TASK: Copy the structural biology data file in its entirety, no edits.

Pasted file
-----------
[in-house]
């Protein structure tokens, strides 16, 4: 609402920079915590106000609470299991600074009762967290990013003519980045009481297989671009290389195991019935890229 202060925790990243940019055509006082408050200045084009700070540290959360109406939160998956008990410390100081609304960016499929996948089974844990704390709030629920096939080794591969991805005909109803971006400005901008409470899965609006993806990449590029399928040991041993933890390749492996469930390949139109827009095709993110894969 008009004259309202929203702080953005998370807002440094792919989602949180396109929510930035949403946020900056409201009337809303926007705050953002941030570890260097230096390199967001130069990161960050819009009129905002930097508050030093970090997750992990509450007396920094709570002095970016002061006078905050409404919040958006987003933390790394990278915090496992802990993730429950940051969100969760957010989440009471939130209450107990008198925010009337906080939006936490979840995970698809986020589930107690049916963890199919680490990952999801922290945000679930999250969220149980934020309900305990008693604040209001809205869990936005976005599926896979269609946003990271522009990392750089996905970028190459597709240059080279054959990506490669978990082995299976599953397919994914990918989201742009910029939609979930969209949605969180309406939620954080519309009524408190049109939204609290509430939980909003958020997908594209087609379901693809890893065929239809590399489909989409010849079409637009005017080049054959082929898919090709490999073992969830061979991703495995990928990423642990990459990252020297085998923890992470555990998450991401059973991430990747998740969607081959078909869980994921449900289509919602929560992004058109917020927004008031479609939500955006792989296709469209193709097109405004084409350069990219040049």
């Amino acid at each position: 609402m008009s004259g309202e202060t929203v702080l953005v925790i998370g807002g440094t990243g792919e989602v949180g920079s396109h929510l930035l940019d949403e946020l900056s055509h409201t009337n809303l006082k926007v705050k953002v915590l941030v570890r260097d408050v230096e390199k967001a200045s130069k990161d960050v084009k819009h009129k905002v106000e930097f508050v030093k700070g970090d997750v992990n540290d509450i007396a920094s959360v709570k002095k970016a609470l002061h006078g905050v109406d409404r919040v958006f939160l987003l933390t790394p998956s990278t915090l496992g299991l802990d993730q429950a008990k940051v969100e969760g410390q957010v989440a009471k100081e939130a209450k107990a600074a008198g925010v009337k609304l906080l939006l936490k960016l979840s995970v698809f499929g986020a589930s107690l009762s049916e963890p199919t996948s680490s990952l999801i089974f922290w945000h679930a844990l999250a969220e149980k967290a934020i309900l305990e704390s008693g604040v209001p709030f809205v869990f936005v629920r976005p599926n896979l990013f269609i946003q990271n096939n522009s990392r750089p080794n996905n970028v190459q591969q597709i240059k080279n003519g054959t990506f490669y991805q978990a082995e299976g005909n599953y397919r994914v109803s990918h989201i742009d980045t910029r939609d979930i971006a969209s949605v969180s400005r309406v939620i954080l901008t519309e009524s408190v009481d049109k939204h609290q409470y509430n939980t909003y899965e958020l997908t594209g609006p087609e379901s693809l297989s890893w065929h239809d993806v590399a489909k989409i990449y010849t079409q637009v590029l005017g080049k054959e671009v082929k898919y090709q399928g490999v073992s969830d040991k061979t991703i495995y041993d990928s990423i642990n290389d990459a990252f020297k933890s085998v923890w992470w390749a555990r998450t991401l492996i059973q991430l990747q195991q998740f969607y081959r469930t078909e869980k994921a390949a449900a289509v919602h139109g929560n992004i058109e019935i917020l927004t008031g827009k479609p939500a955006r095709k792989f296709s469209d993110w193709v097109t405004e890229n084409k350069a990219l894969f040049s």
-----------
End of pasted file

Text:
[in-house]
């Protein structure tokens, strides 16, 4: 609402920079915590106000609470299991600074009762967290990013003519980045009481297989671009290389195991019935890229 202060925790990243940019055509006082408050200045084009700070540290959360109406939160998956008990410390100081609304960016499929996948089974844990704390709030629920096939080794591969991805005909109803971006400005901008409470899965609006993806990449590029399928040991041993933890390749492996469930390949139109827009095709993110894969 008009004259309202929203702080953005998370807002440094792919989602949180396109929510930035949403946020900056409201009337809303926007705050953002941030570890260097230096390199967001130069990161960050819009009129905002930097508050030093970090997750992990509450007396920094709570002095970016002061006078905050409404919040958006987003933390790394990278915090496992802990993730429950940051969100969760957010989440009471939130209450107990008198925010009337906080939006936490979840995970698809986020589930107690049916963890199919680490990952999801922290945000679930999250969220149980934020309900305990008693604040209001809205869990936005976005599926896979269609946003990271522009990392750089996905970028190459597709240059080279054959990506490669978990082995299976599953397919994914990918989201742009910029939609979930969209949605969180309406939620954080519309009524408190049109939204609290509430939980909003958020997908594209087609379901693809890893065929239809590399489909989409010849079409637009005017080049054959082929898919090709490999073992969830061979991703495995990928990423642990990459990252020297085998923890992470555990998450991401059973991430990747998740969607081959078909869980994921449900289509919602929560992004058109917020927004008031479609939500955006792989296709469209193709097109405004084409350069990219040049």
């Amino acid at each position: 609402m008009s004259g309202e202060t929203v702080l953005v925790i998370g807002g440094t990243g792919e989602v949180g920079s396109h929510l930035l940019d949403e946020l900056s055509h409201t009337n809303l006082k926007v705050k953002v915590l941030v570890r260097d408050v230096e390199k967001a200045s130069k990161d960050v084009k819009h009129k905002v106000e930097f508050v030093k700070g970090d997750v992990n540290d509450i007396a920094s959360v709570k002095k970016a609470l002061h006078g905050v109406d409404r919040v958006f939160l987003l933390t790394p998956s990278t915090l496992g299991l802990d993730q429950a008990k940051v969100e969760g410390q957010v989440a009471k100081e939130a209450k107990a600074a008198g925010v009337k609304l906080l939006l936490k960016l979840s995970v698809f499929g986020a589930s107690l009762s049916e963890p199919t996948s680490s990952l999801i089974f922290w945000h679930a844990l999250a969220e149980k967290a934020i309900l305990e704390s008693g604040v209001p709030f809205v869990f936005v629920r976005p599926n896979l990013f269609i946003q990271n096939n522009s990392r750089p080794n996905n970028v190459q591969q597709i240059k080279n003519g054959t990506f490669y991805q978990a082995e299976g005909n599953y397919r994914v109803s990918h989201i742009d980045t910029r939609d979930i971006a969209s949605v969180s400005r309406v939620i954080l901008t519309e009524s408190v009481d049109k939204h609290q409470y509430n939980t909003y899965e958020l997908t594209g609006p087609e379901s693809l297989s890893w065929h239809d993806v590399a489909k989409i990449y010849t079409q637009v590029l005017g080049k054959e671009v082929k898919y090709q399928g490999v073992s969830d040991k061979t991703i495995y041993d990928s990423i642990n290389d990459a990252f020297k933890s085998v923890w992470w390749a555990r998450t991401l492996i059973q991430l990747q195991q998740f969607y081959r469930t078909e869980k994921a390949a449900a289509v919602h139109g929560n992004i058109e019935i917020l927004t008031g827009k479609p939500a955006r095709k792989f296709s469209d993110w193709v097109t405004e890229n084409k350069a990219l894969f040049s």